Mrs. Maxwell is a 75-year-old patient with moderate Alzheimer’s dementia
Answer: Mrs. Maxwell is a 75-year-old patient with moderate Alzheimer’s dementia
Mrs. Maxwell, a 75-year-old Alzheimer’s patient and resident at an assisted living facility, is being evaluated by a nursing student at an assessment center. She has performed very well on her cognitive testing, falling within the average range for her age. Her skin is warm and dry to the touch, with no lesions or sores present. Examination of her oral cavity reveals intact dentition without odors or abnormal findings in the tongue and pharynx. A basic physical examination reveals regular heart rhythm, clear lungs and normal abdominal sounds, a nontender abdomen that is soft and non-tender, with no masses palpated. Once you have completed your assessment of Mrs. Maxwell, you hand off to the registered nurse who will continue to record vital signs and will assess Mrs. Maxwell’s medications, looking for safety issues or problems that may arise before discharge.
Mrs. Maxwell’s behaviors should prompt immediate depression screening. It is important to communicate with Mrs. Maxwell’s family members about her diagnosis and to develop a plan for managing her symptoms. Mrs. Maxwell’s family can help to identify situations that are more likely to trigger depression and that must be avoided, for example, constant arguing in the house, inadequate staff-to-patient ratios at the facility, or poor access to toilet facilities.Alzheimer’s dementia.
Mrs. Maxwell’s depression was missed because of her age, gender, and level of dementia. Depression is the most common untreated psychiatric disorder among the elderly and is frequently underdiagnosed.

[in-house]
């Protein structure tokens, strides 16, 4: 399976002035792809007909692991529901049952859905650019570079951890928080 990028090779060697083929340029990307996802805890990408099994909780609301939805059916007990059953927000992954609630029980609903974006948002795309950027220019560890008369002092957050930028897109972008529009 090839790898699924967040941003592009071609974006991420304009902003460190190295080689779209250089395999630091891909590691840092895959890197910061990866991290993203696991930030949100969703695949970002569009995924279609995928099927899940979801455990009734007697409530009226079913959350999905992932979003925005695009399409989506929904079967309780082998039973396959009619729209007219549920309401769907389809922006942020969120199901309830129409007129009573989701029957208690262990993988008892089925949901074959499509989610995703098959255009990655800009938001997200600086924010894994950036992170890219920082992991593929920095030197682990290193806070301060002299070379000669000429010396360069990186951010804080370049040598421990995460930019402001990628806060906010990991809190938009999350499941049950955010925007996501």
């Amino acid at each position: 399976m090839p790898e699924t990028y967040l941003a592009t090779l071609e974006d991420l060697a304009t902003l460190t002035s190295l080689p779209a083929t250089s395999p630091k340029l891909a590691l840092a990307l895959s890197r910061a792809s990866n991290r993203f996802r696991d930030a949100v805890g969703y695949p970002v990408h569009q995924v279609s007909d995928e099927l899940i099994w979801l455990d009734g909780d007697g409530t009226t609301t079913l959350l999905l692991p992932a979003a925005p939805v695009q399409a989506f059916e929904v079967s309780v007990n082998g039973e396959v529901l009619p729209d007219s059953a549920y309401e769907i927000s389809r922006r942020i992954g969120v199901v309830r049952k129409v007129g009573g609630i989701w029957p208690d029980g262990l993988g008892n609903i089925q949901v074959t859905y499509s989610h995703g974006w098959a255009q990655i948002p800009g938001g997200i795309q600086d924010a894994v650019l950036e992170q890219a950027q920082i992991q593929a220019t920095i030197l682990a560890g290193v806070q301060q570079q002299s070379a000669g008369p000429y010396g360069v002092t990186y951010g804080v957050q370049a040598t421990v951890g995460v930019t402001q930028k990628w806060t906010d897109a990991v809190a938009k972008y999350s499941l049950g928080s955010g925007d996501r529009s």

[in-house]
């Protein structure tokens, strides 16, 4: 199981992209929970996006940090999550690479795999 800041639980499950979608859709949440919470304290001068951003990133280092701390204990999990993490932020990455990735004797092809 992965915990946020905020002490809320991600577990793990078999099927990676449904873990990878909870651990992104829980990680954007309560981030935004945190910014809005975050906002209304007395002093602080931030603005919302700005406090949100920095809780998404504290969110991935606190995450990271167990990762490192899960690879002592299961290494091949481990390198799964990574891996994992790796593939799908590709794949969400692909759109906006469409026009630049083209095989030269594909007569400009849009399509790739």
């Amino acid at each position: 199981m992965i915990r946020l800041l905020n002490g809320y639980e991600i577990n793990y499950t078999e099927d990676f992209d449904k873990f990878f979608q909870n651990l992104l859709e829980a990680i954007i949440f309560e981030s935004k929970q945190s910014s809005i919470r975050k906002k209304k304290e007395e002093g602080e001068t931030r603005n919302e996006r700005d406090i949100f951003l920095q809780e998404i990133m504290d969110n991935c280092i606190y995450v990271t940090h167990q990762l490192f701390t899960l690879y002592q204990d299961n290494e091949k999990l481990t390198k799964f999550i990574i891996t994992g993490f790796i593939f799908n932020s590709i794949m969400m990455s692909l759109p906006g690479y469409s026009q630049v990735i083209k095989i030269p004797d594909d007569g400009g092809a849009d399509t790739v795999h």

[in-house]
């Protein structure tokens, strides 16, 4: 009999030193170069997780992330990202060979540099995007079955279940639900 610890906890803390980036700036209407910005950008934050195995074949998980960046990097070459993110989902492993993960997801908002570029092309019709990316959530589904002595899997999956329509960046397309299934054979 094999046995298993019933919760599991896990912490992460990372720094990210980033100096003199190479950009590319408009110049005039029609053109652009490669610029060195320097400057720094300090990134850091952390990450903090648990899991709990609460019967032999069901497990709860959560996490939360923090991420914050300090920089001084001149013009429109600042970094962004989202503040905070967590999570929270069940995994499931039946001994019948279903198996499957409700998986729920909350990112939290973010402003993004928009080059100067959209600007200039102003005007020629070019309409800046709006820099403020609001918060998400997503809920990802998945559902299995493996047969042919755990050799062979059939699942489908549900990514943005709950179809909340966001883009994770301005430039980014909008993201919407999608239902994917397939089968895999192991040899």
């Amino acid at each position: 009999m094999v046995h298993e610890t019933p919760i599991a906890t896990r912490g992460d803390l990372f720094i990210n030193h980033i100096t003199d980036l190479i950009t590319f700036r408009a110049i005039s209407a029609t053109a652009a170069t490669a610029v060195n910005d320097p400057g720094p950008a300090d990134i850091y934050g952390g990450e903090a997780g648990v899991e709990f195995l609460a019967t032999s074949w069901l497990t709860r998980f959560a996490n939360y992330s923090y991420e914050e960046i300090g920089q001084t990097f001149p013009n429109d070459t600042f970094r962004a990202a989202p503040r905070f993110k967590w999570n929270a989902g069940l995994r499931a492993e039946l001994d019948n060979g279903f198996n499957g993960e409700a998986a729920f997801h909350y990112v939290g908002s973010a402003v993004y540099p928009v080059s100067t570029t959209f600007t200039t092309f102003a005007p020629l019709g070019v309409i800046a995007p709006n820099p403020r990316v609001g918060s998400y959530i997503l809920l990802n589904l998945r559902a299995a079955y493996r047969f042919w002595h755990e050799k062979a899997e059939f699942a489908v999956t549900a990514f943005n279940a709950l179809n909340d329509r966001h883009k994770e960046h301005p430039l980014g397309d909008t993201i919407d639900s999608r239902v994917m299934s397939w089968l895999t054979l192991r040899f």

Mrs. Maxwell has been increasingly fearful and sad for the past 3 days and has started to complain about being lonely. She no longer enjoys her favorite TV shows as much as before, is refusing to eat breakfast, and keeps telling her husband she wishes she were dead. When you ask her if anything is wrong, she responds “nothing.” Mrs. Maxwell is clinically depressed and needs immediate treatment. Please refer to the depression screening module.Alzheimer’s dementia.
Review the list below and click the checkboxes next to behaviors that typically suggest depression and warrant a depression screening. The second page of this survey offers further information on depression but is not part of your evaluation.
Mrs. Maxwell is a 75-year-old patient with moderate Alzheimer’s dementia. She lives with her son and his wife and generally does very well with her day to day activities. The family understands the importance of routine and Mrs. Maxwell maintains a regular schedule of activities including her meals, timed toileting, and recreational activities. Which of the following behaviors should prompt an immediate depression screening for Mrs. Maxwell?